The team is depicted in orange which is a healing colour. The team are portrayed as health warriors as they fight a daily battle to keep all the mobs safe. The team has created a barrier of protection as represented by the use of windbreak symbols. Beyond the protective barrier people live their lives normally while the team stand as sentinels taking on each new health challenge.

To provide guidance on how to successfully advance Aboriginal leadership and build partnerships into District processes, Aboriginal staff from the Public Health Unit developed a cultural governance model. The model is designed to facilitate a strong, representative, Aboriginal voice ranging from high level committees to teams directly supporting Aboriginal people who have COVID-19 and their contacts.

What does the Cultural Governance model look like?

Aboriginal representation and cultural oversight was included in the HNE Population Health Incident Command System (ICS). The ICS is the group that determine how to action the COVID-19 public health guidelines that are developed by the state and federal governments. Aboriginal public health staff formed the Public Health Aboriginal Team to lead, determine and guide the public health response as it relates to Aboriginal peoples. Aboriginal representatives were also incorporated into the Health Service Functional Area Coordination (HSFAC) committee, which is the lead group for the COVID-19 response across the health district. Aboriginal inclusion within Public Health ICS and HSFAC committee means that decisions and processes can be determined, assessed and implemented by Aboriginal people and ensuring they are culturally appropriate and responsive.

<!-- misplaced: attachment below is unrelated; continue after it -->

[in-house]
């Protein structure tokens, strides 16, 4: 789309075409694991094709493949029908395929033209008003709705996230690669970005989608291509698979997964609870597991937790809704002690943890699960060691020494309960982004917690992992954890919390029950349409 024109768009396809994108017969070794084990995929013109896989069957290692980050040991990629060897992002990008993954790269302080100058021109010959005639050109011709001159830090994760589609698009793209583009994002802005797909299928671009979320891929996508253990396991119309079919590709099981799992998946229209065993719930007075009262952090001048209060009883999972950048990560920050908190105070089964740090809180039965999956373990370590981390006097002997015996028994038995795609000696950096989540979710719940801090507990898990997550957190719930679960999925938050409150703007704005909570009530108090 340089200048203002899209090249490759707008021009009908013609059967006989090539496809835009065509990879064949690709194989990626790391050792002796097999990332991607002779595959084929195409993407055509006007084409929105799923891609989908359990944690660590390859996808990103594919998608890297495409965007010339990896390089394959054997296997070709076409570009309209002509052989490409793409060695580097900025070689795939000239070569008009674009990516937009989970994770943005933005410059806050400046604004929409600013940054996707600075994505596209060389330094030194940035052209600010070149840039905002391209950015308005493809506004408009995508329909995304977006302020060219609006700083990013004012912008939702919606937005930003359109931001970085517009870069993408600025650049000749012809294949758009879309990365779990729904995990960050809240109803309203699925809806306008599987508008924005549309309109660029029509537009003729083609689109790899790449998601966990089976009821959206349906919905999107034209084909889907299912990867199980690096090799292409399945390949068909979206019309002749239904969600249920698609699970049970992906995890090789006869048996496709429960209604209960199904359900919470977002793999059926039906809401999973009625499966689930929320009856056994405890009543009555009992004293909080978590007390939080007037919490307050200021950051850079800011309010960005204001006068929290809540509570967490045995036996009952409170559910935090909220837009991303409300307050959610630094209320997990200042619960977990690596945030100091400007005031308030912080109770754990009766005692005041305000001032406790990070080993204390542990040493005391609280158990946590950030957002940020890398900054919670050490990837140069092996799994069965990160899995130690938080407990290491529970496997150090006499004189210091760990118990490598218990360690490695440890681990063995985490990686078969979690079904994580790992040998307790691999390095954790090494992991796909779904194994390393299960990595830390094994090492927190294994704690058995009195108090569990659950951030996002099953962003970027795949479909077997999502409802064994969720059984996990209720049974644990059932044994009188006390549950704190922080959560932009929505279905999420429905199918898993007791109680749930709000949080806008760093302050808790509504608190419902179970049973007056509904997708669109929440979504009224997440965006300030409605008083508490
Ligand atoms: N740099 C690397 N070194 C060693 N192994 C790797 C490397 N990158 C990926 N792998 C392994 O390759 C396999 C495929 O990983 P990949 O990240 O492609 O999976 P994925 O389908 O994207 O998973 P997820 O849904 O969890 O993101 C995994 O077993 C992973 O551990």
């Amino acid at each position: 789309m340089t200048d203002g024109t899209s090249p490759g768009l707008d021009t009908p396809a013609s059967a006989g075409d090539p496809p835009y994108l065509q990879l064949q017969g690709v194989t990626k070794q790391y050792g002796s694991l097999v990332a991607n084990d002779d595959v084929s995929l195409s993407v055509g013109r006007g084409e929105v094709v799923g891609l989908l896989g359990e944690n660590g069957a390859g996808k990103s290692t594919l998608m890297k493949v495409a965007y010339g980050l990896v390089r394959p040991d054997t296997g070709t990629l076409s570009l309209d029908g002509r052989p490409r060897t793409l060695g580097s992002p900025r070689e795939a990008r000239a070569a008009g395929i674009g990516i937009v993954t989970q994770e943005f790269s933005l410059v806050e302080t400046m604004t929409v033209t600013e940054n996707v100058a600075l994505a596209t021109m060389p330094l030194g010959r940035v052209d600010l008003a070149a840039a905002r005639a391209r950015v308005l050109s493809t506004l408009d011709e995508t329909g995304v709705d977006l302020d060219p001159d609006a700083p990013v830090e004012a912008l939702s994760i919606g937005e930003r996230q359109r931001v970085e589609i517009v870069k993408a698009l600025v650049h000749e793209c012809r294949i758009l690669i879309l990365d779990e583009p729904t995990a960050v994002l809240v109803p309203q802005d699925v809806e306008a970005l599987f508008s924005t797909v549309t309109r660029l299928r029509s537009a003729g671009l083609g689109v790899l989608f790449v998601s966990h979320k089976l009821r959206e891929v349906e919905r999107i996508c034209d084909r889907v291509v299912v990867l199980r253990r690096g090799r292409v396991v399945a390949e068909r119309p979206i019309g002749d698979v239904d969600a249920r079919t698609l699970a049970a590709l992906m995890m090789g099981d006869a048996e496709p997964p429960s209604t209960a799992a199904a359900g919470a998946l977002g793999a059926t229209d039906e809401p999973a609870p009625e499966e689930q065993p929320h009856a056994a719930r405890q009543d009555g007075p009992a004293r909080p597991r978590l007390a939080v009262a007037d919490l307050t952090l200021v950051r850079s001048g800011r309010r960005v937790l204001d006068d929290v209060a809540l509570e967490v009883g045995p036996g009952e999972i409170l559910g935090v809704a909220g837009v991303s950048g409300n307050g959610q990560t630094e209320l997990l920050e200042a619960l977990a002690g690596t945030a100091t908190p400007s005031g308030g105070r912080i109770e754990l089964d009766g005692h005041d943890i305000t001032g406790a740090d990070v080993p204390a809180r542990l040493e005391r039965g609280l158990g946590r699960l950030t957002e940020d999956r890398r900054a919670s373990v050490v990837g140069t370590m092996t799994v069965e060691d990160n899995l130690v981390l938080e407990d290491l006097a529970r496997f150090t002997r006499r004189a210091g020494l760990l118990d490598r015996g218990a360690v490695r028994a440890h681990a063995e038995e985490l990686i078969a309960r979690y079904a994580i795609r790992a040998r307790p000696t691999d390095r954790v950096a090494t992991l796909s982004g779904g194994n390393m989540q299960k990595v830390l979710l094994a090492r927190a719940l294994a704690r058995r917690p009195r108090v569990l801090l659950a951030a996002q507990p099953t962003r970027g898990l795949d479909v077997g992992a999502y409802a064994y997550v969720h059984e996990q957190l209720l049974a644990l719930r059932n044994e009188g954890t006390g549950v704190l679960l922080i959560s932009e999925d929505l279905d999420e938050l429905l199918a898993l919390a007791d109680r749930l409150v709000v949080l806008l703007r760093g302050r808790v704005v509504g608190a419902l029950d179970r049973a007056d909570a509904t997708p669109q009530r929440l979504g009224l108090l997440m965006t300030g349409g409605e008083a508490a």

A wider advisory group, the HNE Aboriginal Governance Group on COVID-19, was formed that includes representatives from government, non-government, and community-controlled Aboriginal organisations. This group’s purpose is to provide cultural advice around appropriate and effective public health actions and services to support Aboriginal communities in Hunter New England. This advice and guidance is formally communicated directly to the Public Health Controller and HSFAC.

The model also included an Aboriginal Cultural Support Process for case and contact management, when all high risk cases were being contacted. This process was set up to ensure Aboriginal cases and contacts were provided with holistic care centred on cultural appropriateness. This is in addition to the usual follow-up care provided to COVID-19 cases by the health service, and was offered to any case or close contact who identified as Aboriginal or Torres Strait Islander. Between April 2020 and January 2022, the Public Health Aboriginal Team received more than 7,000 cultural support referrals, and provided cultural support to approximately 3,600 individuals. The Aboriginal Cultural Support Process has been widely shared, localised and implemented by other health districts across NSW.

The Cultural Governance model was awarded the HNELHD 2021 Excellence in Aboriginal Healthcare award.

Food Allergy Management System - Keeping patients with food allergies safe